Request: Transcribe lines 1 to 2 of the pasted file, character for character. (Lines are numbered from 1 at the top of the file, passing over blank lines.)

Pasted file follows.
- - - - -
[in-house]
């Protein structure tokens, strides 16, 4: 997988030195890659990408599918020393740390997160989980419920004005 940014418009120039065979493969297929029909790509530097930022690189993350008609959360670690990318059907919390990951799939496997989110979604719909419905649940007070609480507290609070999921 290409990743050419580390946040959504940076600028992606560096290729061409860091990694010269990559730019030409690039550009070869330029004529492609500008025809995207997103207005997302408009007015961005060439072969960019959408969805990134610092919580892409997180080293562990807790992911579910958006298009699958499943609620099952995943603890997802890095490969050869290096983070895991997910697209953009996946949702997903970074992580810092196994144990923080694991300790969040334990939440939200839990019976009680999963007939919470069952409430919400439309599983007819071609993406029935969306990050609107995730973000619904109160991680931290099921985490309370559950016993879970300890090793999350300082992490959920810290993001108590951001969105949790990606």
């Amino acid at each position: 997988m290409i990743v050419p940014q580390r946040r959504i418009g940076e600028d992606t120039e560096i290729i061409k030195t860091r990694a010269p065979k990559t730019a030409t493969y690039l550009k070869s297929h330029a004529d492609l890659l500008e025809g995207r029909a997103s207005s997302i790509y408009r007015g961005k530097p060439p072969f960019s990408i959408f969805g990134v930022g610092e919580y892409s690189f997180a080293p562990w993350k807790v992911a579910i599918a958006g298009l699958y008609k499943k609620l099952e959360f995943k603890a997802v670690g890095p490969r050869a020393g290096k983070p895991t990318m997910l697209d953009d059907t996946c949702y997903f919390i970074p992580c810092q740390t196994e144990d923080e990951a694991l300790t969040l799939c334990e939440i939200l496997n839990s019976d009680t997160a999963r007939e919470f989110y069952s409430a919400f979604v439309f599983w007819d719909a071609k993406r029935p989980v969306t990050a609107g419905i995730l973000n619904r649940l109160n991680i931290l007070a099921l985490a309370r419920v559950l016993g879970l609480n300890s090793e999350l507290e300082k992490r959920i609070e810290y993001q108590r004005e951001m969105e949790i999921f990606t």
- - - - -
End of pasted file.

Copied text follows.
[in-house]
């Protein structure tokens, strides 16, 4: 997988030195890659990408599918020393740390997160989980419920004005 940014418009120039065979493969297929029909790509530097930022690189993350008609959360670690990318059907919390990951799939496997989110979604719909419905649940007070609480507290609070999921 290409990743050419580390946040959504940076600028992606560096290729061409860091990694010269990559730019030409690039550009070869330029004529492609500008025809995207997103207005997302408009007015961005060439072969960019959408969805990134610092919580892409997180080293562990807790992911579910958006298009699958499943609620099952995943603890997802890095490969050869290096983070895991997910697209953009996946949702997903970074992580810092196994144990923080694991300790969040334990939440939200839990019976009680999963007939919470069952409430919400439309599983007819071609993406029935969306990050609107995730973000619904109160991680931290099921985490309370559950016993879970300890090793999350300082992490959920810290993001108590951001969105949790990606």